Former Canyon County Prosecutor Indicted In Federal Court
United States Charges John Bujak with Bankruptcy Fraud, Money Laundering and Obstruction of Justice
BOISE – John T. Bujak, 44, of Eagle, Idaho, was indicted today by a federal grand jury in Boise on charges of bankruptcy fraud, concealment of assets, making a false statement under oath, money laundering, and obstruction of justice, U.S. Attorney Wendy J. Olson announced. An initial court date has not been set.
The indictment alleges that from November 1, 2010, to September 21, 2011, Bujak concealed from a bankruptcy trustee and creditors his and his then wife’s ownership in a women’s Rolex watch, by knowingly failing to disclose it, under oath, on the statement of assets filed as part of his bankruptcy petition.
The indictment alleges that Bujak sold the women’s Rolex watch and a diamond ring to a jewelry store in Florida and received a check for $26,000, $25,000 of which was payment for the Rolex watch. According to the indictment, Bujak concealed the sale and his receipt of the $26,000 from the United States trustee, the bankruptcy trustee, and his creditors, by intentionally cashing it at a MoneyTree store in Caldwell, Idaho, rather than depositing it into his personal bank accounts or cashing it at his bank.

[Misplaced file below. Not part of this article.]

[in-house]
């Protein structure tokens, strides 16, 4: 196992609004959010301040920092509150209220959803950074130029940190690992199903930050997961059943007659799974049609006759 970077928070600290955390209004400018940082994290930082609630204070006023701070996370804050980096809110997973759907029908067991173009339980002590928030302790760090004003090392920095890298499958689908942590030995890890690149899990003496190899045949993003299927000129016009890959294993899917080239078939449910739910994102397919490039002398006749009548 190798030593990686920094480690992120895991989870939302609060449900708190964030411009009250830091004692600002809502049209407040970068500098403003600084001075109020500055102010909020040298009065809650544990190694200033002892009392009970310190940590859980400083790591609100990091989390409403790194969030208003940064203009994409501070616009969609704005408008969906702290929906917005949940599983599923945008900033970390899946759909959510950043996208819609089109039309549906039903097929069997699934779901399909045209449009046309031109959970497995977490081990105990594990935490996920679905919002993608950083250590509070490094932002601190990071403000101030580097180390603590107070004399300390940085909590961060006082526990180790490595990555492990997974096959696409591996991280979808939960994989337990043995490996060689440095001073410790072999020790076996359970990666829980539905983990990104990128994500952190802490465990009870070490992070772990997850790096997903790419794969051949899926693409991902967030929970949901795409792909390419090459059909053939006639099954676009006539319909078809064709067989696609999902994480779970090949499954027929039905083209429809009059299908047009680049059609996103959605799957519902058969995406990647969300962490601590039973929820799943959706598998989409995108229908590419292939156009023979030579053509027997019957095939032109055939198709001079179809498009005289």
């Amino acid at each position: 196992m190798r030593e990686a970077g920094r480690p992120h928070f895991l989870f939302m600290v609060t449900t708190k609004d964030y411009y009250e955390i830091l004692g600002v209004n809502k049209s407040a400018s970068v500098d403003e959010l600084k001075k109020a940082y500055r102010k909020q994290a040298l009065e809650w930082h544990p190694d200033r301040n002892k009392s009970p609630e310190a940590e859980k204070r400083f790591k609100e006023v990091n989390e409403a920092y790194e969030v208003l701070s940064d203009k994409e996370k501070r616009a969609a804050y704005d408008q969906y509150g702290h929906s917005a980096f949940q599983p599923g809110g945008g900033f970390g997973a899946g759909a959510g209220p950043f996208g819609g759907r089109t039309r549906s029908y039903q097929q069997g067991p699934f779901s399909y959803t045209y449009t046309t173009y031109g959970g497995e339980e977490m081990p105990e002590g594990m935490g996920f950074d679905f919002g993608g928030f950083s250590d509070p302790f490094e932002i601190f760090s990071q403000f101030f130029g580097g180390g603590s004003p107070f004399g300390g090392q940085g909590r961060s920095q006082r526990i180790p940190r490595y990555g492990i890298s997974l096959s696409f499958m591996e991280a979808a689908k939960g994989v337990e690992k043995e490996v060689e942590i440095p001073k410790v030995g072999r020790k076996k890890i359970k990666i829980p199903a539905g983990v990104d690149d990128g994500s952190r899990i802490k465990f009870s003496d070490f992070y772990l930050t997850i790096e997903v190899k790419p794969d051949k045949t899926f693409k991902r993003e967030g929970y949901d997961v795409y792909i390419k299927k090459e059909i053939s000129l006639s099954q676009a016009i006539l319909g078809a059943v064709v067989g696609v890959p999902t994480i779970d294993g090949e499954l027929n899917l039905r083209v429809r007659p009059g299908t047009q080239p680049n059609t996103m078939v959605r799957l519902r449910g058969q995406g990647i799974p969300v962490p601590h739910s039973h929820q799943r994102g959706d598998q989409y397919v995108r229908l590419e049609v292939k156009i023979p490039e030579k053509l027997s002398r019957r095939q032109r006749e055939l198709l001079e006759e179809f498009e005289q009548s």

When the sale of the women’s Rolex watch came to the attention of the bankruptcy trustee, the government alleges that Bujak made false statements to the trustee by stating that he and his then wife originally purchased the watch as a gift for his mother-in-law, that they did not possess it when they filed for bankruptcy, and that his mother-in-law returned the watch after 2 they filed for bankruptcy. The indictment also alleges that Bujak attempted to persuade his then wife to make false statements to the bankruptcy trustee regarding the watch.
The charges of bankruptcy fraud, concealment of assets and making a false statement under oath are each punishable by up to five years in prison, a maximum fine of $250,000, and up to three years of supervised release. The charge of money laundering is punishable by up to 20 years in prison and/or a fine of not more than $500,000, or twice the value of the property involved in the transaction, whichever is greater, and up to five years of supervised release. Obstruction of justice is punishable by up to ten years in prison, a maximum fine of $250,000, and up to three years of supervised release. The government is seeking forfeiture of proceeds of the unlawful activity and property involved in money laundering.
The case is being investigated by Internal Revenue Service-Criminal Investigation.
An indictment is a means of charging a person with criminal activity. It is not evidence. The person is presumed innocent until proven guilty beyond a reasonable doubt in a court of law.